Monday, March 22

En Plein Air Painting

Today’s Image
Reference Photo, Cows
Copyright 2010

I have to hand it to those Impressionists, many of whom were known for painting en plein air. That is, they painted outdoors, on site, and up close and personal to their motifs.

I like the idea of painting en plein air. I really do. Getting out there in the open and back to nature with the wind at your back and the sun in your face definitely has an appeal. You can plainly see what you’re painting and that should help to heighten your creative senses.

I can’t imagine what the Impressionists had to go through to pursue their plein air passion for painting outdoors. Well, maybe I can imagine it.

I know the French countryside and its seashores were and are beautiful and were conducive to creating beautiful paintings, but it must have been awful.

They had to gather up all their paints, which back then were stored in pig bladders, and believe it or not, that was the latest thing in paint manufacturing.

They probably had to make their own art boxes and easels sized to fit their own supplies and their personal ability to haul all that out to the countryside.

Traveling in the late 19th century was no picnic, it seems to me. They did have locomotives to get around the country, but they still had to get to their plein air site by wagon, on horseback, or on foot. That can take up most of what little time remained when the light is just right.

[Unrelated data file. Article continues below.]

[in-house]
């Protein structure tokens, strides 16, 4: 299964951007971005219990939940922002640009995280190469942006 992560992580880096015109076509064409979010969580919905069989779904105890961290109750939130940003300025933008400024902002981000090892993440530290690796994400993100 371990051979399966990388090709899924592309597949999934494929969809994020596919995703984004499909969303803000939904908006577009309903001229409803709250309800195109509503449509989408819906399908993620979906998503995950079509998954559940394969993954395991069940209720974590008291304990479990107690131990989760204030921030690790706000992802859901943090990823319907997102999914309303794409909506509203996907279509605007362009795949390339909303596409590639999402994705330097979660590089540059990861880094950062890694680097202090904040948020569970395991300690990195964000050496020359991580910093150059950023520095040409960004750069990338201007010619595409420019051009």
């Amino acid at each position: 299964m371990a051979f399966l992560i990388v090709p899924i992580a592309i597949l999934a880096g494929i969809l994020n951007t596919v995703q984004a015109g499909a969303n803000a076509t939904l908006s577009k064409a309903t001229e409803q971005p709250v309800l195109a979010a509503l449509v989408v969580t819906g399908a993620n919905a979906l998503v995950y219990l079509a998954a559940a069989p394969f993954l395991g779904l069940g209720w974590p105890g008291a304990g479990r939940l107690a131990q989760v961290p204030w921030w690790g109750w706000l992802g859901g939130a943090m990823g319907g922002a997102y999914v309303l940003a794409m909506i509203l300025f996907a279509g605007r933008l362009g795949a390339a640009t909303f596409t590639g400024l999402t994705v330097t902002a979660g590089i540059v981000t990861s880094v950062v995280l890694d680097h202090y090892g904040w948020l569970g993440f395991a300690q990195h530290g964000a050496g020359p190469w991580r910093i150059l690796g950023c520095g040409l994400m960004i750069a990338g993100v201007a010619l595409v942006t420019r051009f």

Then there was the climate to contend with. I remember reading in one of my books on Monet, how he was almost killed when, painting on a seaside cliff, he was overtaken by a monster wave. Now that’s perseverance.

And, they had no sunscreen, no UV-ray sunglasses, no bug repellant.

So why am I even talking about this? Well, it’s because about twice a year I get the en-plein-air bug. It’s when the weather is mild and sunny and the humidity is relatively low. It’s when I get the urge to find the perfect plein air sites with natural scenery including puffy clouds, rivers, meadows, birds, cows, etc., etc.

So back to nature I went the other day in search of some scenery. And I did find some similar to Today’s Image.

As I’ve said before, I don’t paint with oil for a number of reasons, odor and drying time being two of them. And acrylic paint dries so fast that it's almost unusable out of doors. And for some reason, I can’t picture anyone painting a watercolor en plein air.

So instead of setting up shop with all my paints, easel, and supplies, I simply pulled out my digital camera and photographed my favorite scenes, which I’ll use as reference photos for some future paintings.

As I said, I’ve got to hand it to those Impressionists and their plein air painting.


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